Climate change also exacerbates the impacts of biodiversity loss by causing increased periods of drought or storms, bushfires, and ocean acidification. This can all have negative impacts on species and their habitats. It’s important to note that without habitats and the plants and animals within them – nature’s ability to sequester carbon from the atmosphere is compromised.

This issue isn’t just limited to Australia; research estimates that - across the globe - at least 1 million species (that’s 1 in 8 species) are threatened with extinction.

We need to stop thinking about ourselves as being entirely separate to nature and better value and understand the important role it plays in sustaining our lives.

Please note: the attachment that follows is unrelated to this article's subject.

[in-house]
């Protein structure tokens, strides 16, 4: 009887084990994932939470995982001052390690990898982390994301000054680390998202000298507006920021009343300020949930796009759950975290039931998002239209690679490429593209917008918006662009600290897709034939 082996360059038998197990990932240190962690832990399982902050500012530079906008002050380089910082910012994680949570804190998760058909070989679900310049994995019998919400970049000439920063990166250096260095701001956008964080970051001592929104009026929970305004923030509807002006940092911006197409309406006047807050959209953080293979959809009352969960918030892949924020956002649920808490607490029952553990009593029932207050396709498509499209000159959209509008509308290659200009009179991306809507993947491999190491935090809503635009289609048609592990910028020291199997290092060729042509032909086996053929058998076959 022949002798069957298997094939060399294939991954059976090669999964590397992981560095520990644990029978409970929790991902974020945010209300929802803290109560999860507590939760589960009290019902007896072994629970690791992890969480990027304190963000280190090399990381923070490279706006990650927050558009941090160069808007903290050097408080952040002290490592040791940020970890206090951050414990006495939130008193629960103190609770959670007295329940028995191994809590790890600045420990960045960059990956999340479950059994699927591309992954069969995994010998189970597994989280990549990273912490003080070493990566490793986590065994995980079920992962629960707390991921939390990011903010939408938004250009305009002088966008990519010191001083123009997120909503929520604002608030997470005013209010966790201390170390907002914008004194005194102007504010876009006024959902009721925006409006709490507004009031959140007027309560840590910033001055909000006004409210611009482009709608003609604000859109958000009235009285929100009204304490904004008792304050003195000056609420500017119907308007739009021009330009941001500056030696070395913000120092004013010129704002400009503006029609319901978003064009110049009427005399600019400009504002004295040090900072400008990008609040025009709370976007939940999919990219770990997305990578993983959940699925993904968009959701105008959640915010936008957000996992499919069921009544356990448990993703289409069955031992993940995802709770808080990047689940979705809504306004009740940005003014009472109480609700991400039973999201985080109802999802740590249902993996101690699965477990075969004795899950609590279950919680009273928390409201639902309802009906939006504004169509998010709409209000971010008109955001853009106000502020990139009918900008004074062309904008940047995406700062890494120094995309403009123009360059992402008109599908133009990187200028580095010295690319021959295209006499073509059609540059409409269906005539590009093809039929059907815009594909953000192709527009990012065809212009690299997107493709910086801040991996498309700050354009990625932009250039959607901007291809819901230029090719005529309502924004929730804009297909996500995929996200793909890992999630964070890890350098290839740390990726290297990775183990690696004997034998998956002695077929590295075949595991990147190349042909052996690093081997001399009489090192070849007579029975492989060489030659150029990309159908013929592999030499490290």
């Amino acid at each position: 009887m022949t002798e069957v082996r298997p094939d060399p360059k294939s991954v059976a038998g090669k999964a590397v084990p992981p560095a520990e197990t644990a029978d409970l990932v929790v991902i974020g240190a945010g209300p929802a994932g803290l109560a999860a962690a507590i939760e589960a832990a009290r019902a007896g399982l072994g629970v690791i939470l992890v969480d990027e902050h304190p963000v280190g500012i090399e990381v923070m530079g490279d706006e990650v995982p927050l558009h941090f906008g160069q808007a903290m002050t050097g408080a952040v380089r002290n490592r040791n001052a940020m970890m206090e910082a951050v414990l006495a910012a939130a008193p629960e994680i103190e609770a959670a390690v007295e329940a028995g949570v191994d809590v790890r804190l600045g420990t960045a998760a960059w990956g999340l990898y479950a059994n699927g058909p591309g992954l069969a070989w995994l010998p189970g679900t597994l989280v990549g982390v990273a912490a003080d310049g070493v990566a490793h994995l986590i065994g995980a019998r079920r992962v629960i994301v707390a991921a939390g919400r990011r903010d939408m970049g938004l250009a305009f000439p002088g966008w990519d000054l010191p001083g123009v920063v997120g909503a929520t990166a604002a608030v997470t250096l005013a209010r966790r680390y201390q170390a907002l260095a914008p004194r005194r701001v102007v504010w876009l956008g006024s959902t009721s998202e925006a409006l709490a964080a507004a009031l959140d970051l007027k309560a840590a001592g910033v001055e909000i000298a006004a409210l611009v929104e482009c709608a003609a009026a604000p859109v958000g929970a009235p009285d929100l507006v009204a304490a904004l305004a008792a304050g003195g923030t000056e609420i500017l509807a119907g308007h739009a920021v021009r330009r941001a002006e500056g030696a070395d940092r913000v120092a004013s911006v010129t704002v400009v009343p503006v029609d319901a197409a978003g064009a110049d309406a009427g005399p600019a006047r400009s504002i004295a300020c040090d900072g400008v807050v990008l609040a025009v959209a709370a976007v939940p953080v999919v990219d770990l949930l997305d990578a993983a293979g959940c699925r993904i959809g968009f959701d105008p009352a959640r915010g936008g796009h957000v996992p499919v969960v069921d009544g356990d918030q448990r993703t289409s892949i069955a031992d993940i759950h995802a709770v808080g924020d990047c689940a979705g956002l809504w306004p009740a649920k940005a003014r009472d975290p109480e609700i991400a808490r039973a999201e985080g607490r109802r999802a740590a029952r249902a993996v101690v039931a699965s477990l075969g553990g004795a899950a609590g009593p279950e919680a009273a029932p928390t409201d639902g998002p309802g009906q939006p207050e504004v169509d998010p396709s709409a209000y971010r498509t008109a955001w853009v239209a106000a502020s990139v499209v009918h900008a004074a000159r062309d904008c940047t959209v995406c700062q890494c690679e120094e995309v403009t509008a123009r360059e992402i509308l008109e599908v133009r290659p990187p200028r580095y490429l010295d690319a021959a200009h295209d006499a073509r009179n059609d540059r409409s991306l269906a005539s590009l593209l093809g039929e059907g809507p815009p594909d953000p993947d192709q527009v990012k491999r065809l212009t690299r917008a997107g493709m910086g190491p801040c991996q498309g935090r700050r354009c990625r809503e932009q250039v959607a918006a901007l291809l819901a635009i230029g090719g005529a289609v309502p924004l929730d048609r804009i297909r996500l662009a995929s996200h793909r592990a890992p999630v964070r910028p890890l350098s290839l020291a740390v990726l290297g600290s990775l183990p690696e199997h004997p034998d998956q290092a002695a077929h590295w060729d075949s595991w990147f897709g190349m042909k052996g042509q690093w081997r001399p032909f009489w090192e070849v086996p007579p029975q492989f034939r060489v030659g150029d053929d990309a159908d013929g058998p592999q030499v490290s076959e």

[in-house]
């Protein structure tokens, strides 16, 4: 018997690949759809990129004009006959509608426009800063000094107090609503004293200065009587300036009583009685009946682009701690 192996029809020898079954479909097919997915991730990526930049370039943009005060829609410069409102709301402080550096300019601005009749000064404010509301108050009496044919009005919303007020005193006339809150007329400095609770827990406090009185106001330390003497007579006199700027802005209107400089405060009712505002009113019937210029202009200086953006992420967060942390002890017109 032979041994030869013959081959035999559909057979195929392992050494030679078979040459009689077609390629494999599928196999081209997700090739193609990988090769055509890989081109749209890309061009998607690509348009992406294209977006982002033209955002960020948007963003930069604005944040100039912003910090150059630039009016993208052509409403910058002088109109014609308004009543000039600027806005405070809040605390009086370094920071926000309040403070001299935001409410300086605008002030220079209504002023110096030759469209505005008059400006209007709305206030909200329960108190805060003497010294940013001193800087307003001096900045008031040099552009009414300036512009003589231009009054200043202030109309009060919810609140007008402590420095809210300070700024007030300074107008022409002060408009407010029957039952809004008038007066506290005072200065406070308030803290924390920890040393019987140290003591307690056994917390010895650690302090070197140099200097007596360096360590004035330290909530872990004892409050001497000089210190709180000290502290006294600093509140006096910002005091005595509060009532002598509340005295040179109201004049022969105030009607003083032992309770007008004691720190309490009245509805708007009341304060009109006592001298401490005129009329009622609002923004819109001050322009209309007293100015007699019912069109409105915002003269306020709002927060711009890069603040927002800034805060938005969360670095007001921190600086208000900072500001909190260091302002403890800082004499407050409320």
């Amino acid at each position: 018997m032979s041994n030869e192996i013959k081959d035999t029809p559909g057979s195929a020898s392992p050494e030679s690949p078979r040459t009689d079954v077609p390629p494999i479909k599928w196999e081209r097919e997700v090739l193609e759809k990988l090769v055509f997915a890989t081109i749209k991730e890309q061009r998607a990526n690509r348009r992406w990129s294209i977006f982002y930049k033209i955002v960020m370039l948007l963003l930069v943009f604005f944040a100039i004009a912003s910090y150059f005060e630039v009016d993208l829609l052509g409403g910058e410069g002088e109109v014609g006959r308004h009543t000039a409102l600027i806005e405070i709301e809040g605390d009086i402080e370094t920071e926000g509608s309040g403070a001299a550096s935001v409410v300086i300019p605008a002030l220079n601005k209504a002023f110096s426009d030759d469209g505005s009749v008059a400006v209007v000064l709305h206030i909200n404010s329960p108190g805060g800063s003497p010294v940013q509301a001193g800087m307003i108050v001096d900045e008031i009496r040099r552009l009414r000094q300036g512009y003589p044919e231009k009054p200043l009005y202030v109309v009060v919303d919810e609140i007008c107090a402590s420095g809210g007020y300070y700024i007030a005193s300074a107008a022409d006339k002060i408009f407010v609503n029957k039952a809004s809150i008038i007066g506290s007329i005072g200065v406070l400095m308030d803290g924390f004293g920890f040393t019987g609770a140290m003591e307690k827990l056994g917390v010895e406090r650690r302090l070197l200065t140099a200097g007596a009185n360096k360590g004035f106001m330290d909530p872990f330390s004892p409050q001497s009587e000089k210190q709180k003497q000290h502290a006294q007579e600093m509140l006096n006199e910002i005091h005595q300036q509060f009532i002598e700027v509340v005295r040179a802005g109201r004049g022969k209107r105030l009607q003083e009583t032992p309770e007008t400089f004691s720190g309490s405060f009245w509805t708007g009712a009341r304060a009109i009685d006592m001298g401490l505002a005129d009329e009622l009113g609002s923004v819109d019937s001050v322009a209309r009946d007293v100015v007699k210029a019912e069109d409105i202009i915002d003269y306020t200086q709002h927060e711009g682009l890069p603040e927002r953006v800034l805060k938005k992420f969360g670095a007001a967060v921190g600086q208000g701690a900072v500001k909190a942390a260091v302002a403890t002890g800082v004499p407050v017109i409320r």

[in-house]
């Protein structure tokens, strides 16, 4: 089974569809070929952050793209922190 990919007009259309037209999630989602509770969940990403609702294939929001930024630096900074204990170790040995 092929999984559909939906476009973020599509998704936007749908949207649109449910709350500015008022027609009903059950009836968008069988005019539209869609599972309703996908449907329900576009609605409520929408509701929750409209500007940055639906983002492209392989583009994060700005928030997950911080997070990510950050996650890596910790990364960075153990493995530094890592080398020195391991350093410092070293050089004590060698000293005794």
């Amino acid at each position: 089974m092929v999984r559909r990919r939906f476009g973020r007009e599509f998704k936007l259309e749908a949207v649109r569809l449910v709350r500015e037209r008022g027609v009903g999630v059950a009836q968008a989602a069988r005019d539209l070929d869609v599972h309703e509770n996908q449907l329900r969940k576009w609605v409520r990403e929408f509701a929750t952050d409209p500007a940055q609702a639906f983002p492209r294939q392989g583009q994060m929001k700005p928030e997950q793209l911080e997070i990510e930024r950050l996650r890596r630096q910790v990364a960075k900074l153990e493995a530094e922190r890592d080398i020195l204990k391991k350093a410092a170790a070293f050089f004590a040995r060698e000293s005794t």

Q: What is the new Biodiversity Act and how are you involved?

The South Australian Government is committed to introducing a new Biodiversity Act, with an aim to protect and restore biodiversity for the long-term.

South Australia doesn’t have a dedicated Act to protect biodiversity (instead it is addressed across multiple other pieces of legislation). This has led identified gaps in protection.

The Department for Environment and Water (DEW) has been tasked with developing this legislation, and they now want to hear from you about priorities and opportunities for the Act.

I’m helping to promote this message as I think it’s an important discussion to get involved in. This is an opportunity to do things differently and, hopefully, better.

Q: Who should participate in the consultation? Do we have to be biodiversity experts?

Anyone can participate! The consultation aims to get an understanding of the community’s views on biodiversity conservation and what opportunities the new Act should explore.

Biodiversity touches all our lives, so it makes sense that everyone has the opportunity to contribute to this important new piece of legislation.